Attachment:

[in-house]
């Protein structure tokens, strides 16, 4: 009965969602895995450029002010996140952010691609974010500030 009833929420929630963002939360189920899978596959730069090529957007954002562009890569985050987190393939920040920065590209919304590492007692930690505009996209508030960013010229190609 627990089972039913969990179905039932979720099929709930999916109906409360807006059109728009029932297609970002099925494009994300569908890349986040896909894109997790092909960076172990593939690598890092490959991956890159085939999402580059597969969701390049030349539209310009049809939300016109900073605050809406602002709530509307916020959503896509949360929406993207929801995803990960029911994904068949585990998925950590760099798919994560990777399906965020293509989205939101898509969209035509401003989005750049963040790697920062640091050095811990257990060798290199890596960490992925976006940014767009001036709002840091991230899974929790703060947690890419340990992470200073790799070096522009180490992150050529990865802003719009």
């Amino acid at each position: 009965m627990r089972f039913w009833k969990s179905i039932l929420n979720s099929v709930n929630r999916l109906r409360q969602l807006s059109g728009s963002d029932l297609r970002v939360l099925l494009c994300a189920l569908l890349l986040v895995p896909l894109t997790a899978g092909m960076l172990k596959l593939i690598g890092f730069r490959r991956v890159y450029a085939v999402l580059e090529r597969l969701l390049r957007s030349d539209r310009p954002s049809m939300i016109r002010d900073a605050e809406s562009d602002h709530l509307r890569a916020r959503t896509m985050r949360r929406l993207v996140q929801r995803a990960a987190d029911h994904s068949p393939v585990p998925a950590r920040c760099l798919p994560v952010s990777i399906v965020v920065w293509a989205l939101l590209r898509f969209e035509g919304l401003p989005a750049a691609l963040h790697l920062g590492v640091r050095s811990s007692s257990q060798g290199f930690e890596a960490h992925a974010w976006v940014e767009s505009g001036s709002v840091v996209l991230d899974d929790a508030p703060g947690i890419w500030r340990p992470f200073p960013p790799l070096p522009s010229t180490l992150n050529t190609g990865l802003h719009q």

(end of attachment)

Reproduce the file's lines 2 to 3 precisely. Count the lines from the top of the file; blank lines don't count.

């Protein structure tokens, strides 16, 4: 009965969602895995450029002010996140952010691609974010500030 009833929420929630963002939360189920899978596959730069090529957007954002562009890569985050987190393939920040920065590209919304590492007692930690505009996209508030960013010229190609 627990089972039913969990179905039932979720099929709930999916109906409360807006059109728009029932297609970002099925494009994300569908890349986040896909894109997790092909960076172990593939690598890092490959991956890159085939999402580059597969969701390049030349539209310009049809939300016109900073605050809406602002709530509307916020959503896509949360929406993207929801995803990960029911994904068949585990998925950590760099798919994560990777399906965020293509989205939101898509969209035509401003989005750049963040790697920062640091050095811990257990060798290199890596960490992925976006940014767009001036709002840091991230899974929790703060947690890419340990992470200073790799070096522009180490992150050529990865802003719009």
């Amino acid at each position: 009965m627990r089972f039913w009833k969990s179905i039932l929420n979720s099929v709930n929630r999916l109906r409360q969602l807006s059109g728009s963002d029932l297609r970002v939360l099925l494009c994300a189920l569908l890349l986040v895995p896909l894109t997790a899978g092909m960076l172990k596959l593939i690598g890092f730069r490959r991956v890159y450029a085939v999402l580059e090529r597969l969701l390049r957007s030349d539209r310009p954002s049809m939300i016109r002010d900073a605050e809406s562009d602002h709530l509307r890569a916020r959503t896509m985050r949360r929406l993207v996140q929801r995803a990960a987190d029911h994904s068949p393939v585990p998925a950590r920040c760099l798919p994560v952010s990777i399906v965020v920065w293509a989205l939101l590209r898509f969209e035509g919304l401003p989005a750049a691609l963040h790697l920062g590492v640091r050095s811990s007692s257990q060798g290199f930690e890596a960490h992925a974010w976006v940014e767009s505009g001036s709002v840091v996209l991230d899974d929790a508030p703060g947690i890419w500030r340990p992470f200073p960013p790799l070096p522009s010229t180490l992150n050529t190609g990865l802003h719009q």